— Daniel Naff is the new food services coordinator at Camp Bethel, an outdoor ministries center in Virlina District. He is a 2020 graduate of Bridgewater (Va.) College, a member of Cloverdale Church of the Brethren, and has served on the camp’s summer staff from 2016-2020. In September, he completed a year of service in AmeriCorps at Breaks Interstate Park, and is an Eagle Scout and amateur birder/naturalist.
Jenna Stacy Mehalso is leaving her role as program coordinator at Camp Bethel on Dec. 31. She has given eight years of leadership to the camp. The camp director and Outdoor Ministries Committee of the district are working to fill the program coordinator position.
A reception will be held on Jan. 7, 2022, to welcome Naff and to say goodbye to Mehalso, reported the district e-newsletter.
— Juniata College in Huntingdon, Pa., has named Mary M. White, a 1973 graduate of the college, as its first female chair of the Board of Trustees. She is vice president of resource management at HCA/HealthOne in Denver, Colo., and has served on the board since 1999. She succeeds Tim Statton (’72), who completed his term as chair on Sept. 1. Read the full Juniata release at www.juniata.edu/about/news/archive.php?action=SHOWARTICLE&id=6997.
— In more news from Juniata, two professors have grown a “ginormous pumpkin”–Vince Buonaccorsi, professor of biology, and Neil Pelkey, professor of environmental science and studies. They grew the 300-plus pound pumpkin in a garden beside the Brumbaugh Academic Center, according to a college release.
— The Global Women’s Project Steering Committee held its fall meeting in September. The agenda included the 2021 Advent calendar, a new Lenten calendar coming in 2022, and additional grants made this year, according to a report by Steering Committee member Katie Heishman. Also on the Steering Committee are Sarah Neher, Barb Sayler, and Karlene Tyler. “We said thank you and good-bye for now to Kim Hill Smith for her years of service to GWP, especially as our treasurer,” said the report. Additional end-of-year grants were given to a current project’s new initiative and a new one time grant recipient: $1,000 to partner project in South Sudan, the Narus Sewing Cooperative, where the women are planning to start teaching about and growing gardens; and $1,000 to JWW “Jitokeze Wamama Wafrika,” a project in Kenya that empowers women to be economic entities within their families by raising chickens, improving agriculture, and learning tailoring as a trade.
— “Think with Caucus,” said an announcement of the first-ever “Thinkers” event by the Womaen’s Caucus, to be held on Zoom on Nov. 2 at 8 p.m. (Eastern time). “Think with us as we consider new ways of nominating and electing Church of the Brethren denominational leaders and imagine effective support systems for persons elected and those who are not elected,” said the announcement. “Using both small group discussion and whole group interaction, our intent is to develop recommendations to update our leadership processes to reflect today’s family, work, and church needs. Recently, Caucus and the Annual Conference leadership team have been looking at obstacles to serving in denominational leadership positions elected at the Annual Conference. And there are a lot of obstacles! Now it is time to consider new ways of developing future leaders, electing them, and supporting them in their work on behalf of the whole church.” Go to https://us02web.zoom.us/j/84586944426.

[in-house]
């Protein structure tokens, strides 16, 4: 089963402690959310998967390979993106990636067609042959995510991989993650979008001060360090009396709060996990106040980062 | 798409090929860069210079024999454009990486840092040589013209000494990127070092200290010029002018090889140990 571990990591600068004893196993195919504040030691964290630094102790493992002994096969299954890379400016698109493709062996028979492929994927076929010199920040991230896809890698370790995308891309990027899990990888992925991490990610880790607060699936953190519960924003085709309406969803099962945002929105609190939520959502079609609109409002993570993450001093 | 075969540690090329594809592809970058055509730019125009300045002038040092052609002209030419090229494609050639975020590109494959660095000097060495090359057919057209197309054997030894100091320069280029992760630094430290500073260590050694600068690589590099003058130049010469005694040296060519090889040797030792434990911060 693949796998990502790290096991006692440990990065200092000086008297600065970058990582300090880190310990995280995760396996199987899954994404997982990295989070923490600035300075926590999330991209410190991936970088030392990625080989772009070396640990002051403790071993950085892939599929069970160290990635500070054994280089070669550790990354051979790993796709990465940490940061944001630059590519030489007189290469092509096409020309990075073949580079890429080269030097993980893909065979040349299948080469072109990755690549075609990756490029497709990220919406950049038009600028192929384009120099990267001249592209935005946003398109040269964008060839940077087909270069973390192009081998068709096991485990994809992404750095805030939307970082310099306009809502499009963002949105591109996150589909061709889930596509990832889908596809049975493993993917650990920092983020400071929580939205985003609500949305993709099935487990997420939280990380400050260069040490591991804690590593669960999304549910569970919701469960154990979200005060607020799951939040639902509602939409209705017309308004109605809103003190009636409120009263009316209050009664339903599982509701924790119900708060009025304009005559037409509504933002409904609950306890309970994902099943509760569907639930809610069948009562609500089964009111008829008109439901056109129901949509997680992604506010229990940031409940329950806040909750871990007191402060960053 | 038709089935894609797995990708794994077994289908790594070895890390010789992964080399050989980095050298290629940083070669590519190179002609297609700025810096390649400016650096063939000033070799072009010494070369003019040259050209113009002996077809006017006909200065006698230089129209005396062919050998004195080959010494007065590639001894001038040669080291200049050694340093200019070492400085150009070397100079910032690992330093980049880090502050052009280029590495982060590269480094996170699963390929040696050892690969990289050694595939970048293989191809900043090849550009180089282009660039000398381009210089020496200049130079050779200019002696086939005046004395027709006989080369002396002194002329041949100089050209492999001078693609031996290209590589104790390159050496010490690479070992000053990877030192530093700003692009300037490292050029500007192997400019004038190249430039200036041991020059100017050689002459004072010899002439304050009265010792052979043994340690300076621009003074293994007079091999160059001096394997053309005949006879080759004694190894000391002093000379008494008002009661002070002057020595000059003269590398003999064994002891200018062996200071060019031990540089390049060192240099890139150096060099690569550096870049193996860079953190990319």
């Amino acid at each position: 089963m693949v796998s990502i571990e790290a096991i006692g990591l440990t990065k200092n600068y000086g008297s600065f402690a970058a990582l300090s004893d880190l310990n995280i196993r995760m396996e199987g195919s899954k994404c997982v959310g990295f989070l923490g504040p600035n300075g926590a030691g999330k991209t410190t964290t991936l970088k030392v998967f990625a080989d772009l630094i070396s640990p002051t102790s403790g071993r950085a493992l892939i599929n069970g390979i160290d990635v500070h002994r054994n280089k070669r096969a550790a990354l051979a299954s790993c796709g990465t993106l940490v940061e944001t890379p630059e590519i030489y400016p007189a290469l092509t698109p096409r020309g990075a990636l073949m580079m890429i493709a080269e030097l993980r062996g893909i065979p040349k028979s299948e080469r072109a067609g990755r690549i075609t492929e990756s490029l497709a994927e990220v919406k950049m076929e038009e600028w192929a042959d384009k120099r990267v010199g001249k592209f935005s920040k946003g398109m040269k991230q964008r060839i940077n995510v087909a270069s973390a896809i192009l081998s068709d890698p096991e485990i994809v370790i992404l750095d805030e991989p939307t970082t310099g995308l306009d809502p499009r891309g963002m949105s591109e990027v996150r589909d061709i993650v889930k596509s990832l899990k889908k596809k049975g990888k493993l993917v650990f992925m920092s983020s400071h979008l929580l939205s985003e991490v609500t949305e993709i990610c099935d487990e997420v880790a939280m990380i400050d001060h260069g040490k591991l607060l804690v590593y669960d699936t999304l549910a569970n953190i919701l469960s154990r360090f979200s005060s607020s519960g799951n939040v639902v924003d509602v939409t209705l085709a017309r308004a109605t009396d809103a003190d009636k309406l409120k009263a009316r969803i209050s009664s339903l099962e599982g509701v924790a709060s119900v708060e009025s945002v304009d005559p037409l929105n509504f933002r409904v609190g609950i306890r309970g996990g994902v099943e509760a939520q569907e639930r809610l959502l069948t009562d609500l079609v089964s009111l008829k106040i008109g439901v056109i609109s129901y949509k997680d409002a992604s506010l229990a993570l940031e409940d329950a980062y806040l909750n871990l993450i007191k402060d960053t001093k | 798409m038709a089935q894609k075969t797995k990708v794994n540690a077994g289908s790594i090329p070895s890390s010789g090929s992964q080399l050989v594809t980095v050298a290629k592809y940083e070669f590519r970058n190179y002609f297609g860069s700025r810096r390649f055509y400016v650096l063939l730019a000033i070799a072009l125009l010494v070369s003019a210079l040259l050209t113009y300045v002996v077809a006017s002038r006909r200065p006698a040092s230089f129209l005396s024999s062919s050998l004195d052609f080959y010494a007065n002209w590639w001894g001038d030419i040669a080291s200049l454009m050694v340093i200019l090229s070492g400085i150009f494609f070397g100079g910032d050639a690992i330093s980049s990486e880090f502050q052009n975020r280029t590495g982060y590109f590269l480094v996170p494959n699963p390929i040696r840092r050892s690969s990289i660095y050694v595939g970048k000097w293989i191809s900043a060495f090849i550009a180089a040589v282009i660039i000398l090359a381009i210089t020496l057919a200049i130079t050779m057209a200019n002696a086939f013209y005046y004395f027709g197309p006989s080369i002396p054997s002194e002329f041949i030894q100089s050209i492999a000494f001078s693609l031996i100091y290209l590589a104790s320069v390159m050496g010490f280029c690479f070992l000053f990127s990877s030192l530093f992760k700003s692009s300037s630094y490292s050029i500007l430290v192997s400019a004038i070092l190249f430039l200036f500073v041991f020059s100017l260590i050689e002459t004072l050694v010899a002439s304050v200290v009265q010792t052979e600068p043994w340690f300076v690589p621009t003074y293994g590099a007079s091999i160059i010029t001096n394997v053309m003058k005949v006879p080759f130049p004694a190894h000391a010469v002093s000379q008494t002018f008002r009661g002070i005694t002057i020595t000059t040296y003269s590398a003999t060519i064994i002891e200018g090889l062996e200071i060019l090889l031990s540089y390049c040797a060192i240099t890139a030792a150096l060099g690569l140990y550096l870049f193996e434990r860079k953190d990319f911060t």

— Churches for Middle East Peace (CMEP) has announced that it has been granted special consultative status as a non-governmental organization (NGO) with the Economic and Social Council (ECOSOC) of the United Nations. The Church of the Brethren is a member of CMEP. The special consultative status for CMEP allows an NGO to engage with ECOSOC, the Human Rights Council, and, at times, the General Assembly and the UN Secretariat, said the announcement. “As an NGO with special consultative status, CMEP will have the privilege of designating official representatives to the UN Headquarters in New York and UN Offices at Geneva and Vienna, as well as offering expert information, advice, and statements to the Council on topics related to faith, justice, and peace in the Middle East. CMEP is grateful for the opportunity to continue its engagement in the important work of ECOSOC and offer critical resources to advance security, human rights, and a just peace in Israel, Palestine, and the broader Middle East.”
— “You’re invited to our 75th celebration!” announced Church World Service (CWS), which this year is celebrating 75 years. The Church of the Brethren is a founding denomination of CWS. The virtual celebration next Wednesday, Oct. 27, will be a benefit featuring keynote speaker Rick Steves, a popular public television host, best-selling guidebook author, and outspoken humanitarian activist. “Come journey with us as we reflect on the last 75 years and, together, begin our next 75!” said the invitation. Register at https://cwsglobal.org/75th-anniversary-celebration.